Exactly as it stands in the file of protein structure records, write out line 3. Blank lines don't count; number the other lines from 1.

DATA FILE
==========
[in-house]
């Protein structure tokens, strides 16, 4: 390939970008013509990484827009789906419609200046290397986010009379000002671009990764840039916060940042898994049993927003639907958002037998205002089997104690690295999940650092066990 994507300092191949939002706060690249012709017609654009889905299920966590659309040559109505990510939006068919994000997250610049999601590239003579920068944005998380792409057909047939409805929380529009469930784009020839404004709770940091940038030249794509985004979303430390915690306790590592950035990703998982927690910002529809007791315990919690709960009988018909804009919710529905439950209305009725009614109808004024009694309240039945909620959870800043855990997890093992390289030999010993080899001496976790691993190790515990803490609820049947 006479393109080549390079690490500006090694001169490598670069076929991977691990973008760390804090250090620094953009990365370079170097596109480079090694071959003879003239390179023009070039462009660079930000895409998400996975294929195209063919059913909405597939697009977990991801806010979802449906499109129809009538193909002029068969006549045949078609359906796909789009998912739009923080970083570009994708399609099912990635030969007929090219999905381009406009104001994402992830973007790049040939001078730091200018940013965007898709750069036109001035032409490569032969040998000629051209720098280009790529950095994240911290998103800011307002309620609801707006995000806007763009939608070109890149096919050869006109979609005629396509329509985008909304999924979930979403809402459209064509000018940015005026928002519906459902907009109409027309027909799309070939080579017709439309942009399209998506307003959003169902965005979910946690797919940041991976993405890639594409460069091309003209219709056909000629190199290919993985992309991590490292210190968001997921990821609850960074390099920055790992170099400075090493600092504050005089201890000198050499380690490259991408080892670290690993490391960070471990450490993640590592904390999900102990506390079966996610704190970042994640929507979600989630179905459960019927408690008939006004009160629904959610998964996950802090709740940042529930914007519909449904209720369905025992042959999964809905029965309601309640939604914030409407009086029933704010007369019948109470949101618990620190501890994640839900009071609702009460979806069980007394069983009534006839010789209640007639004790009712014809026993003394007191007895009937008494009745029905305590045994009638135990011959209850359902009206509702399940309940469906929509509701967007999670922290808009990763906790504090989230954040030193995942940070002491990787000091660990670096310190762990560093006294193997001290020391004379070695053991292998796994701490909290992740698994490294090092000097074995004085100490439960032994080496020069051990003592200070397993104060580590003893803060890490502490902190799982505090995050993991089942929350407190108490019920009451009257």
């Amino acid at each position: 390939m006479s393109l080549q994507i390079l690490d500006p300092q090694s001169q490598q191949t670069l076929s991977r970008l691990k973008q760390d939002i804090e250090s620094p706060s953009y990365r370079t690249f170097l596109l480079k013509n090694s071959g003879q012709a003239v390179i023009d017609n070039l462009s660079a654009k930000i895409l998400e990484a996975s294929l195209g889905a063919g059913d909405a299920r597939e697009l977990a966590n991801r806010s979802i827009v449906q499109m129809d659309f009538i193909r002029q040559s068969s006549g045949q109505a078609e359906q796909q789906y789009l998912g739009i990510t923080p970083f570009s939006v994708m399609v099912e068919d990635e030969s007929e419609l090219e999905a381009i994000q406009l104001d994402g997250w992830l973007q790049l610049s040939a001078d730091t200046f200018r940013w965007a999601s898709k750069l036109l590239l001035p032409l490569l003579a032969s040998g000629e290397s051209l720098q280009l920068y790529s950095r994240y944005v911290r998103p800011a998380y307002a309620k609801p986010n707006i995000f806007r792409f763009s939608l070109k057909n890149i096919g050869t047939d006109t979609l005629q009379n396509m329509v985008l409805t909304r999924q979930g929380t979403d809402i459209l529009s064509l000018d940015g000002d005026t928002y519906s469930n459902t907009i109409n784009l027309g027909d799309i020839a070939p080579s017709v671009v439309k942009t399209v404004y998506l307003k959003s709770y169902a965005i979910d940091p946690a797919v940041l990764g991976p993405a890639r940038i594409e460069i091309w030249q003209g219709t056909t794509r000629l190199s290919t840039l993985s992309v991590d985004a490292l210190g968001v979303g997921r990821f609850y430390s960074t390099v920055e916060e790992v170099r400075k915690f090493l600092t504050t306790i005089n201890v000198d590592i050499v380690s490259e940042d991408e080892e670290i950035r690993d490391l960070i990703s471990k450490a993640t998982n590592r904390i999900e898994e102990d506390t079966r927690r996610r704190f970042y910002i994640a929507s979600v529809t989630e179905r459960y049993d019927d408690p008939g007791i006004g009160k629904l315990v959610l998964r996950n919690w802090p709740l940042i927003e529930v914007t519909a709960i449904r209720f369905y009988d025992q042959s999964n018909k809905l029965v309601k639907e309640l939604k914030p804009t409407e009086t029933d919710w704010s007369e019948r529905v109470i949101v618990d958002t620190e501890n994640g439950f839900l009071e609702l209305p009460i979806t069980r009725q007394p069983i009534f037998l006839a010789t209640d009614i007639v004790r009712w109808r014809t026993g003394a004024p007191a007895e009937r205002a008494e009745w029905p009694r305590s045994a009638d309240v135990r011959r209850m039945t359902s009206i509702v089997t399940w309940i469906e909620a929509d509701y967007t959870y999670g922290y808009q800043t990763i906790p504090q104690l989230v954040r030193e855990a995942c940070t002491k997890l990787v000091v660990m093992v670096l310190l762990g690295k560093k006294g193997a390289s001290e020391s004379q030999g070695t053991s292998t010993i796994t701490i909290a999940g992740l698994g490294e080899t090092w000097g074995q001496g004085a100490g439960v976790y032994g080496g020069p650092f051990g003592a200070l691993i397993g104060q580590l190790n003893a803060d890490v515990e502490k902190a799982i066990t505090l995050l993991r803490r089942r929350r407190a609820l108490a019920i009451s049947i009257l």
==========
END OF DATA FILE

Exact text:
């Amino acid at each position: 390939m006479s393109l080549q994507i390079l690490d500006p300092q090694s001169q490598q191949t670069l076929s991977r970008l691990k973008q760390d939002i804090e250090s620094p706060s953009y990365r370079t690249f170097l596109l480079k013509n090694s071959g003879q012709a003239v390179i023009d017609n070039l462009s660079a654009k930000i895409l998400e990484a996975s294929l195209g889905a063919g059913d909405a299920r597939e697009l977990a966590n991801r806010s979802i827009v449906q499109m129809d659309f009538i193909r002029q040559s068969s006549g045949q109505a078609e359906q796909q789906y789009l998912g739009i990510t923080p970083f570009s939006v994708m399609v099912e068919d990635e030969s007929e419609l090219e999905a381009i994000q406009l104001d994402g997250w992830l973007q790049l610049s040939a001078d730091t200046f200018r940013w965007a999601s898709k750069l036109l590239l001035p032409l490569l003579a032969s040998g000629e290397s051209l720098q280009l920068y790529s950095r994240y944005v911290r998103p800011a998380y307002a309620k609801p986010n707006i995000f806007r792409f763009s939608l070109k057909n890149i096919g050869t047939d006109t979609l005629q009379n396509m329509v985008l409805t909304r999924q979930g929380t979403d809402i459209l529009s064509l000018d940015g000002d005026t928002y519906s469930n459902t907009i109409n784009l027309g027909d799309i020839a070939p080579s017709v671009v439309k942009t399209v404004y998506l307003k959003s709770y169902a965005i979910d940091p946690a797919v940041l990764g991976p993405a890639r940038i594409e460069i091309w030249q003209g219709t056909t794509r000629l190199s290919t840039l993985s992309v991590d985004a490292l210190g968001v979303g997921r990821f609850y430390s960074t390099v920055e916060e790992v170099r400075k915690f090493l600092t504050t306790i005089n201890v000198d590592i050499v380690s490259e940042d991408e080892e670290i950035r690993d490391l960070i990703s471990k450490a993640t998982n590592r904390i999900e898994e102990d506390t079966r927690r996610r704190f970042y910002i994640a929507s979600v529809t989630e179905r459960y049993d019927d408690p008939g007791i006004g009160k629904l315990v959610l998964r996950n919690w802090p709740l940042i927003e529930v914007t519909a709960i449904r209720f369905y009988d025992q042959s999964n018909k809905l029965v309601k639907e309640l939604k914030p804009t409407e009086t029933d919710w704010s007369e019948r529905v109470i949101v618990d958002t620190e501890n994640g439950f839900l009071e609702l209305p009460i979806t069980r009725q007394p069983i009534f037998l006839a010789t209640d009614i007639v004790r009712w109808r014809t026993g003394a004024p007191a007895e009937r205002a008494e009745w029905p009694r305590s045994a009638d309240v135990r011959r209850m039945t359902s009206i509702v089997t399940w309940i469906e909620a929509d509701y967007t959870y999670g922290y808009q800043t990763i906790p504090q104690l989230v954040r030193e855990a995942c940070t002491k997890l990787v000091v660990m093992v670096l310190l762990g690295k560093k006294g193997a390289s001290e020391s004379q030999g070695t053991s292998t010993i796994t701490i909290a999940g992740l698994g490294e080899t090092w000097g074995q001496g004085a100490g439960v976790y032994g080496g020069p650092f051990g003592a200070l691993i397993g104060q580590l190790n003893a803060d890490v515990e502490k902190a799982i066990t505090l995050l993991r803490r089942r929350r407190a609820l108490a019920i009451s049947i009257l």